Enter your mobile number or email address below and we'll send you a link to download the free Kindle App. Then you can start reading Kindle books on your smartphone, tablet, or computer - no Kindle device required.
To get the free app, enter your mobile phone number.
Other Sellers on Amazon
+ $3.99 shipping
+ $3.99 shipping
+ $3.99 shipping
Reconstruction Updated Edition: America's Unfinished Revolution, 1863-1877 Paperback – December 2, 2014
All Books, All the Time
Read author interviews, book reviews, editors picks, and more at the Amazon Book Review. Read it now
Frequently bought together
Customers who bought this item also bought
From the Back Cover
With a New Introduction
From the "preeminent historian of Reconstruction" (New York Times Book Review), a newly updated edition of the prizewinning classic work on the post-Civil War period that shaped modern America
Eric Foner's "masterful treatment of one of the most complex periods of American history" (New Republic) redefined how the post–Civil War period was viewed.
Reconstruction chronicles the way in which Americans—black and white—responded to the unprecedented changes unleashed by the war and the end of slavery. It addresses the quest of emancipated slaves searching for economic autonomy and equal citizenship, and describes the remodeling of Southern society, the evolution of racial attitudes and patterns of race relations, and the emergence of a national state possessing vastly expanded authority and committed, for a time, to the principle of equal rights for all Americans.
This "smart book of enormous strengths" (Boston Globe) remains the standard work on the wrenching post–Civil War period—an era whose legacy still reverberates in the United States today.
About the Author
Eric Foner is DeWitt Clinton Professor of History at Columbia University and the author of several books. In 2006 he received the Presidential Award for Outstanding Teaching at Columbia University. He has served as president of the Organization of American Historians, the American Historical Association, and the Society of American Historians. He lives in New York City.
Browse award-winning titles. See more
Top customer reviews
Foner presents a four-part argument in Reconstruction. First and foremost, he argues that African Americans “were active agents in the making of Reconstruction” (xxiv). Additionally, he argues that the changes during Reconstruction resulted from “a complex series of interactions among blacks and whites, Northerners and Southerners, in which victories were often tentative and outcomes subject to challenge and revision” (xxv). Third, “racism was an intrinsic part of the progress of historical development, which affected and was affected by changes in the social and political order” (xxvi). Finally, the same economic and class changes that occurred in the South were simultaneously occurring in the North.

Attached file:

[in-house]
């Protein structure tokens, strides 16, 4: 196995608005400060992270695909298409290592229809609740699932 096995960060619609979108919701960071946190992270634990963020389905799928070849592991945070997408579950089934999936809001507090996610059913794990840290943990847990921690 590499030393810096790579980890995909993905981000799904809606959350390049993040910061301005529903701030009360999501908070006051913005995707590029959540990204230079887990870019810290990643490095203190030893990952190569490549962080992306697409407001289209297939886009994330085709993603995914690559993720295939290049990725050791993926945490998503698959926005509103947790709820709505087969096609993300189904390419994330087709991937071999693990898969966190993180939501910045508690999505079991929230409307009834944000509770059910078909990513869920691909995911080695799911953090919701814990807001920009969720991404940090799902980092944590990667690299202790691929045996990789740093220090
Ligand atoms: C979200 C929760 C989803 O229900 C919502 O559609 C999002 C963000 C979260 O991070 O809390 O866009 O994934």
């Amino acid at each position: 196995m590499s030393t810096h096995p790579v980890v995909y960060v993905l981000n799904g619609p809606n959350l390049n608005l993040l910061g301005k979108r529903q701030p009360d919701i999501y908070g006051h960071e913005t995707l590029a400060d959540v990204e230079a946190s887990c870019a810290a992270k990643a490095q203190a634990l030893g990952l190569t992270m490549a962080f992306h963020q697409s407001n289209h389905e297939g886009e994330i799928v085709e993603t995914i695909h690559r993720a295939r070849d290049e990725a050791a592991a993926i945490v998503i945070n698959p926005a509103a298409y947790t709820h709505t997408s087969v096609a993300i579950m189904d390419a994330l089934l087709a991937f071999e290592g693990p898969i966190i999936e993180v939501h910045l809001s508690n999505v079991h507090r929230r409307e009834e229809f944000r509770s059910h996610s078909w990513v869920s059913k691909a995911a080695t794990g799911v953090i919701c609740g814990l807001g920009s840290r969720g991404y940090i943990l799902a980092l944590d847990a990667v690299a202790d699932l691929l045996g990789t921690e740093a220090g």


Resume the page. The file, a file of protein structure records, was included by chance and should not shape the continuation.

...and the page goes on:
Elaborating on his first point, Foner writes, “Black soldiers played a crucial role not only in winning the Civil War, but in defining the war’s consequences. Their service helped transform the nation’s treatment of blacks and blacks’ conception of themselves” (8). Foner writes of black Republicans, “The spectacle of former slaves representing the lowcountry rice kingdom or the domain of Natchez cotton nabobs epitomized the political revolution wrought by Reconstruction” (355). When addressing class issues, Foner describes the conflict between elite and common Southerners as “a civil war within the Civil War” (15). Discussing the impact of racism on politics, Foner writes, “Even where blacks enjoyed greater influence within the party, Republican governors initially employed their influence to defeat civil rights bills or vetoed them when passed, fearing that such measures threatened the attempt to establish their administrations’ legitimacy by wooing white support” (370). Elaborating on his Southerners’ reactions to Northern involvement in the South, Foner argues against the traditional narrative of carpetbaggers, writing, “Despite instances of violent hostility or ostracism, most Southern planters recognized that Northern investment, ironically, was raising land prices and rescuing many former slaveholders from debt – in a word, stabilizing their class” (137). Foner describes the economic changes of Reconstruction, writing, “Republican rule subtly altered the balance of power in the rural South” (401), and planters, “once alone at the apex of Southern society, they now saw other groups rising in economic importance” (399). To Foner, the Northern Reconstruction involved increasing industrialization, government activism and public reform, wage-earning dominating jobs, new social opportunities for African Americans, and the rise of Gilded Age politics (460-511).
Foner draws upon various manuscripts and letters in archives throughout the United States, government documents such as Congressional records, newspapers, contemporary publications from the time of Reconstruction, and memoirs written after the fact. He also performs a great deal of synthesis of the various parts of the historiography, working to undo the legacy of the Dunning School’s racism. As Foner wrote in 2014, “Most books in the New American Nation Series summarize, often very ably, the current state of historical scholarship, rather than rely on new research” (<i>Updated Edition</i>, xxix). His contribution blends the two approaches.